For 93 years the Ontario Electrical League (OEL) has represented open shop electrical contractors, electricians, municipal utilities, electrical inspectors, distributors, manufacturers and their representatives, consulting engineers, educators and service companies. Through more than 20 chapters province-wide, OEL represents more than 12,000 members.
OEL’s website says it fights “for a 1:1 apprenticeship ratio, less bureaucratic red tape, fair and democratic labour laws and other changes that will benefit the electrical industry.” The OEL represents its members before “multiple government authorities and industry partners including the Electrical Safety Authority (ESA); Workplace Safety and Insurance Board (WSIB); Ministry of Labour (MOL); Electrical Contractor Registration Agency Advisory Council (ECRA); Ministry of Training, Colleges and Universities (MTCU); and Ontario College of Trades (OCOT); Construction and Design Alliance of Ontario (CDAO); and the Ontario Skilled Trades Alliance (OSTA).”
Member services representative Cathy Frederickson says OEL ensures open shop workers are represented at the tables where discussions and decisions are being made. “We got involved recently with WSIB to have changes made to its classifications and are working closely with ESA on the new Electrical Safety Code.”
She says the association is also working closely with ESA on new licensing that will delve into how contractors are licensed and what they require. They also work with local ESA inspectors.
Frederickson says it has always been a challenge for open shop contractors to bid on closed projects. The OEL is currently working with individual municipalities to open their closed-bid projects. She says there has been some success in Ottawa but that Toronto is still a challenge.
Saying the work of OCOT is still a concern, she says OEL is working with the Ontario Skilled Trades Alliance (OSTA) to voice its concerns and to monitor and follow its progress. “It’s difficult for smaller businesses to take on apprentices. We don’t want it to be more difficult for them to meet ratios.”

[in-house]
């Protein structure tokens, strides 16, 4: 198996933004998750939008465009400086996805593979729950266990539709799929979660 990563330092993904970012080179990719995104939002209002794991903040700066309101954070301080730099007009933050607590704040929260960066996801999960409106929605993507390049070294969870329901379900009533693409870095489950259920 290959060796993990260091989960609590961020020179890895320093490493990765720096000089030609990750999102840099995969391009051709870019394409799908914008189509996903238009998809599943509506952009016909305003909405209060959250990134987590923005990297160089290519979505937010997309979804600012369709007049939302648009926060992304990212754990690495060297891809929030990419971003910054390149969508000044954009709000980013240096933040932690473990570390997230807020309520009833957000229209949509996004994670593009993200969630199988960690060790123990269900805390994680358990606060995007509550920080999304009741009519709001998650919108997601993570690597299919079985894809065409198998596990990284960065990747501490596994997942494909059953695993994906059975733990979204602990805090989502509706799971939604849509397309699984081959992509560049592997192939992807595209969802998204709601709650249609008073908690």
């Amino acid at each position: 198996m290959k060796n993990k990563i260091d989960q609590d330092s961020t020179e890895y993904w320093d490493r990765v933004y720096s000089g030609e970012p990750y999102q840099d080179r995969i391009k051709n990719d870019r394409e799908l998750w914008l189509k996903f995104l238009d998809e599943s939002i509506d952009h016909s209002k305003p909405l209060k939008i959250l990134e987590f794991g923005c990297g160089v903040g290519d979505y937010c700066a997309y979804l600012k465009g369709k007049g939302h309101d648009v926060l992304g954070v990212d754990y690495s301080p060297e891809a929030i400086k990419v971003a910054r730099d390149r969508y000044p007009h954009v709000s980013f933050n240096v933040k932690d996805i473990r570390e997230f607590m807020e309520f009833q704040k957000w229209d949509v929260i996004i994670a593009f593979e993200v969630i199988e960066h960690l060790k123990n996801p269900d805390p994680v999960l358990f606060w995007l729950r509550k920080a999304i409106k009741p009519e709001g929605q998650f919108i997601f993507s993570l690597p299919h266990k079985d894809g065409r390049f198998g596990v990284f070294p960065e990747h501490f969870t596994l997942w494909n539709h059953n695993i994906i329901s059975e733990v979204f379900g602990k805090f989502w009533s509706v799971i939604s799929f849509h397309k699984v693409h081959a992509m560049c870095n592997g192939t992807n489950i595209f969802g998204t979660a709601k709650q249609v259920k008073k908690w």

Over the coming months she says OEL will be watching for the Dean Report to be released, awaiting a final proposal regarding the WSIB rate framework, the implementation of the new Electrical Safety Code changes to licensing under ECRA and the current review of the proposed Construction Lien Act.
Frederickson says small business owners and contractors are inundated with these and other requirement and regulation changes. OEL works to ensure members are aware of updates such as these that affect them, as well as other issues including Workplace Electrical Safety Training and the new Working at Heights Training. “We work closely with the relevant agencies to ensure we have the information our members need and that it gets to them in advance.”
OEL also supports members through benefit programs and member partners who can offer everything from legal advice to vehicle finance and lease advantages.
The association provides both online and in-person training opportunities to support members as well.
Frederickson says over the past 12 months OEL has also enhanced communication with the hiring of a dedicated communications representative, Huong Nguyen, to handle weekly newsletters, bulletins, and event communications.
She was brought on as well to help grow and support OEL’s membership.
There are many reasons to be involved, she says. “Giving back is something inherent in contractors across the board. Belonging to OEL gives our members – from the manufacturing, distribution and contractor side – that opportunity.”
She says change is constant and coming. It is important, in whatever way they can manage, for everyone in the industry to come together to be heard as one voice. Otherwise, decisions are made by people who don’t know and lack the right information, she said. And once decisions are made and changes put into place, they won’t be undone.
Through its 20 chapters, Frederickson says OEL makes membership convenient and accessible. People can participate locally to get information, hear relevant speakers, and be part of the larger provincial voice.
For more information, visit www.oel.org.